The Cost of Not Expanding Medicaid

Note: I made an error in this post originally that I preserved via strikethrough. I have now done a further post as well.

The Kaiser Family Foundation/Urban Institute has a comprehensive report on the cost to States of not expanding Medicaid. The report is a fairly dispassionate look at cash flows, and changes in the rate of lack of health insurance that will/could come about with the Medicaid expansion available under the ACA.

If you view moving toward covering everyone with health insurance as a public policy goal worth taking imperfect steps to reach (indeed, there are no perfect steps), then North Carolina’s decision to not expand Medicaid is an example of ideology and political calculation trumping practical self interest. The idea that we cannot expand Medicaid while reforming the system (I am very much for reform) is untrue. It neither makes it true, nor does it become good public policy, to simply say over and over again that we cannot expand Medicaid because it is broken.

There is so much in the report, but for now, I will highlight just one table. Table 5 (part of it is at the bottom of this post) shows the impact on State expenditures paying for uncompensated care (what we now do) as well as new State dollars we would spend if we undertook the expansion. The KFF/Urban Institute analysis assumes that States will only reduce planned payments for uncompensated care by one-third if they expand, so the analysis is conservative, and the net effect could be even larger (by reducing State payments outside of Medicaid to hospitals, etc more than they assume States would).  This study says that over the years 2013-2022, if North Carolina choose to undertake the Medicaid expansion, we would have increased State expenditures on Medicaid by $1.725 3.075 Billion (table 4), and reduced State payments for uncompensated care by $1.350 Billion dollars, for a net spending increase of $375 1.725 Million over the years 2014-2022 (cumulative cost, across 10 years).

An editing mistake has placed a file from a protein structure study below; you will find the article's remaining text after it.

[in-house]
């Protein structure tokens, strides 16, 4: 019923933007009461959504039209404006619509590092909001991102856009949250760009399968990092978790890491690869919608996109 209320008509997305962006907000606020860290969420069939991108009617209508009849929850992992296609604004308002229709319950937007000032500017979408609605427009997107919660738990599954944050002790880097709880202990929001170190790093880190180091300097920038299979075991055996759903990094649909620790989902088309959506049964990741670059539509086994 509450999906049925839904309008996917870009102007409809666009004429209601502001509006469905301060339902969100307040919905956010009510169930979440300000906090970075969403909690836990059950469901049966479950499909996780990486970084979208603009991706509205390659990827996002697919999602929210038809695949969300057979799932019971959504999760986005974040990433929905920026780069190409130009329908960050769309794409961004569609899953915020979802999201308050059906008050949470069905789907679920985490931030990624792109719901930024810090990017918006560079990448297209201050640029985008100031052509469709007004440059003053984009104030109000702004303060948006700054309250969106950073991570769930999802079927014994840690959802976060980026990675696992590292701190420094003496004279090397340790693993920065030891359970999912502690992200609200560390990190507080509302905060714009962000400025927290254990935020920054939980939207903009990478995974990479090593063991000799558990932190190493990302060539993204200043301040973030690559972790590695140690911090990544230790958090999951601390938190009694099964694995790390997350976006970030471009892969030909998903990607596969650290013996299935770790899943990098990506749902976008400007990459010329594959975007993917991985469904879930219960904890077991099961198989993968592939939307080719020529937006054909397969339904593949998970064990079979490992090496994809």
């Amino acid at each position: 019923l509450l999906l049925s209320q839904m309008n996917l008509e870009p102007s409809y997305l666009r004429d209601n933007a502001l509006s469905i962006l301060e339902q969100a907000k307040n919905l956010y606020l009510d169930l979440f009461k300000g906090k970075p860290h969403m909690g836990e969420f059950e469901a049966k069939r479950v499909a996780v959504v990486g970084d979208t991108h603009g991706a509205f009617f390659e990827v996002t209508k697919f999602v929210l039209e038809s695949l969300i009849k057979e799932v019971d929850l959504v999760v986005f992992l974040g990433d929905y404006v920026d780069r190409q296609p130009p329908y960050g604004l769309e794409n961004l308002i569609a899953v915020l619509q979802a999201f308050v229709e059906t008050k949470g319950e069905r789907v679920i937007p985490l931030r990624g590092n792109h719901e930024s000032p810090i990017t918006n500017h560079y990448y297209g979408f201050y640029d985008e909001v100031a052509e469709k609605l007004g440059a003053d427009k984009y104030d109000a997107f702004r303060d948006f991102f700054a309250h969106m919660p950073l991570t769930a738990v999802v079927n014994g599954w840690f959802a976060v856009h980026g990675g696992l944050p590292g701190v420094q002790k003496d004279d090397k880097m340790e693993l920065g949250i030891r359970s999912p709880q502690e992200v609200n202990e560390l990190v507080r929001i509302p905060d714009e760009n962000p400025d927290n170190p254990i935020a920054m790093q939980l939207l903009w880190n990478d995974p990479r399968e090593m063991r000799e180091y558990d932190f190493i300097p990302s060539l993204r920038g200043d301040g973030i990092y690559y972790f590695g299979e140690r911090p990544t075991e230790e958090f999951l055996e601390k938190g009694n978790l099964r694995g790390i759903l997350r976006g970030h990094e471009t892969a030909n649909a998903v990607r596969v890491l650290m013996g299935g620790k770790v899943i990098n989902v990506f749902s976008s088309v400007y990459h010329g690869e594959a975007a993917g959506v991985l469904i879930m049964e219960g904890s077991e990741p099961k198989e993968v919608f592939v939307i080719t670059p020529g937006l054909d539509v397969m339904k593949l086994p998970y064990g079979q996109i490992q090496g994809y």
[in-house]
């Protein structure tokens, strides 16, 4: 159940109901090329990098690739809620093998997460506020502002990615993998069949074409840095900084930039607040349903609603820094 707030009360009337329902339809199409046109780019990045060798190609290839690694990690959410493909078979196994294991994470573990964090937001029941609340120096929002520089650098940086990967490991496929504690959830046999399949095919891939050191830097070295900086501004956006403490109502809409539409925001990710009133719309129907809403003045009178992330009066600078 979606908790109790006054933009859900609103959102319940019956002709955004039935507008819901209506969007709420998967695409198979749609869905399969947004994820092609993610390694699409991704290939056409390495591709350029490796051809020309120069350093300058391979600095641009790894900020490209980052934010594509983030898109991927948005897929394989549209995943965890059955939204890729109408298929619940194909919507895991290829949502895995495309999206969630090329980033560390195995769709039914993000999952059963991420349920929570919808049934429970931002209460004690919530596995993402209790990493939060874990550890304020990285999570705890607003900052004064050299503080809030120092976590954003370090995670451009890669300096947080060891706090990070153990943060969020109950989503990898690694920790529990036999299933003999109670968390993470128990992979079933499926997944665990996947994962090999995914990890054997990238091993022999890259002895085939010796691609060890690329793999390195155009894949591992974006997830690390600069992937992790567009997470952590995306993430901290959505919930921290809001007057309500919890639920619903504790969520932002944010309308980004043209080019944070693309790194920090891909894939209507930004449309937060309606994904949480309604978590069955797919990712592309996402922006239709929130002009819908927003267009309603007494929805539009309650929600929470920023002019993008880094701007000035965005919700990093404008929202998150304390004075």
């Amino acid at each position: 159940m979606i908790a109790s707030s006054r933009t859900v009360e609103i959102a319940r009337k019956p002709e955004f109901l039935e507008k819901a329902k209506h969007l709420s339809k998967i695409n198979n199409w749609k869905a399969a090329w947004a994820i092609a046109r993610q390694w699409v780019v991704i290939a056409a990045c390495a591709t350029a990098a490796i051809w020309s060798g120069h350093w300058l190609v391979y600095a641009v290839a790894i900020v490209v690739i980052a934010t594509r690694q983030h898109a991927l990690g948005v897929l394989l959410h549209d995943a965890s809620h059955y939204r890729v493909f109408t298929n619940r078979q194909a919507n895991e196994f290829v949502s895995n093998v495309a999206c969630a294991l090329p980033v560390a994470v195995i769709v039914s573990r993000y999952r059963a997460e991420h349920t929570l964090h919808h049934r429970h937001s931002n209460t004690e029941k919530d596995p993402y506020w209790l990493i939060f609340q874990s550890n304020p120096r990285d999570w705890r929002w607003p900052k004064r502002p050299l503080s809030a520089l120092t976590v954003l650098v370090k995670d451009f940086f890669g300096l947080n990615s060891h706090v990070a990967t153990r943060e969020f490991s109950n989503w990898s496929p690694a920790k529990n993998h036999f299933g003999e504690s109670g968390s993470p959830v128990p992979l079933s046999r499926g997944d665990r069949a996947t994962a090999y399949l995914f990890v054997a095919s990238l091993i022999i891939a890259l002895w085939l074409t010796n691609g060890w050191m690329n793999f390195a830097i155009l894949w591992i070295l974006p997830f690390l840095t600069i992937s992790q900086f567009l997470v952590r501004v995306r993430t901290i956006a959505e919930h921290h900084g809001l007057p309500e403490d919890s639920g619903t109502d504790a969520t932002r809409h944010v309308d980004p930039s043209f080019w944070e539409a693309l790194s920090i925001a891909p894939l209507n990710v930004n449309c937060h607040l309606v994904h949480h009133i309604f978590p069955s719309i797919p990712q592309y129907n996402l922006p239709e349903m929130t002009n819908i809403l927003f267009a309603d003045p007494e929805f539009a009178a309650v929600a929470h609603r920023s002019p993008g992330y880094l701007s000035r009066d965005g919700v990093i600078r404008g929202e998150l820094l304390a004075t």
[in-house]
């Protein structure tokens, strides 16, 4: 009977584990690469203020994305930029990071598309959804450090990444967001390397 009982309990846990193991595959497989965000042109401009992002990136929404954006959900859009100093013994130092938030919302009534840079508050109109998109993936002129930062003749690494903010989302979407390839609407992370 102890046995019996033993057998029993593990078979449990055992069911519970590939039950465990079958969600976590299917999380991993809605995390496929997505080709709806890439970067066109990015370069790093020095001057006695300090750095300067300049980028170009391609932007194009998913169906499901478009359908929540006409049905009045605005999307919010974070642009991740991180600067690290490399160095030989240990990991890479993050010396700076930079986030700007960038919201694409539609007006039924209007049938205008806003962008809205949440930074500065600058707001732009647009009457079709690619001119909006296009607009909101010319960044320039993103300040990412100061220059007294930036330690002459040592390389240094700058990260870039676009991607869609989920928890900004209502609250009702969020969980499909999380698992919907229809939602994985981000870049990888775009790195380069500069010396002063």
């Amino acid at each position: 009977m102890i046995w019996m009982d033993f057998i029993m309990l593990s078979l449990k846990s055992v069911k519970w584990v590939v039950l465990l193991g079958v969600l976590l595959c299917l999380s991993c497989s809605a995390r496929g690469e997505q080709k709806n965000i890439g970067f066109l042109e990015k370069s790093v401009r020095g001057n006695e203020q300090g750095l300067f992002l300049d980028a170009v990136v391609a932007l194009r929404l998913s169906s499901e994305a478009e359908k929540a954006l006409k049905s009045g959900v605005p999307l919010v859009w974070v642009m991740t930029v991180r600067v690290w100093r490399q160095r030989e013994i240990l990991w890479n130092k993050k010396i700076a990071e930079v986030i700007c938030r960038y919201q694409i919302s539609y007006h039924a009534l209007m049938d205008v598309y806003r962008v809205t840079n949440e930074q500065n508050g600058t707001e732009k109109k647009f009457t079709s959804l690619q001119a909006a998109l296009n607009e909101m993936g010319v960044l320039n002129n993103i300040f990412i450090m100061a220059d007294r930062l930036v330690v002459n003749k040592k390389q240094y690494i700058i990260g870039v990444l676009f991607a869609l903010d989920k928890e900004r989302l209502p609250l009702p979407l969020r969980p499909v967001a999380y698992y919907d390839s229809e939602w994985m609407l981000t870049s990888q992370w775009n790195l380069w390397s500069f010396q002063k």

And 478,000 people would be covered by Medicaid instead of being uninsured. Does anyone have a way to cover this many people for that amount of State money?

We can expand Medicaid while still beginning a reform of the program. It is presumably too late to do this for 2014, but not too late to begin the next year. Tomorrow I will write my next installment in a series of posts on Gov McCrory’s proposed Medicaid reform “Partnership for a Healthy North Carolina” and make the case that if you believe the Governor’s plan is the direction in which we should go in Medicaid reform, that makes undertaking the Medicaid expansion available under the ACA all the more crucial.

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About Don Taylor
Professor of Public Policy (with appointments in Business, Nursing, Community and Family Medicine, and the Duke Clinical Research Institute), and Chair of the Academic Council at Duke University . I am one of the founding faculty of the Margolis Center for Health Policy. My research focuses on improving care for persons who are dying, and I am co-PI of a CMMI award in Community Based Palliative Care. I teach both undergrads and grad students at Duke. On twitter @donaldhtaylorjr

2 Responses to The Cost of Not Expanding Medicaid

  1. Pingback: How much would it cost North Carolina to insure someone via Medicaid expansion? | freeforall

  2. Pingback: The math of Medicaid expansion in North Carolina « The Reality-Based Community

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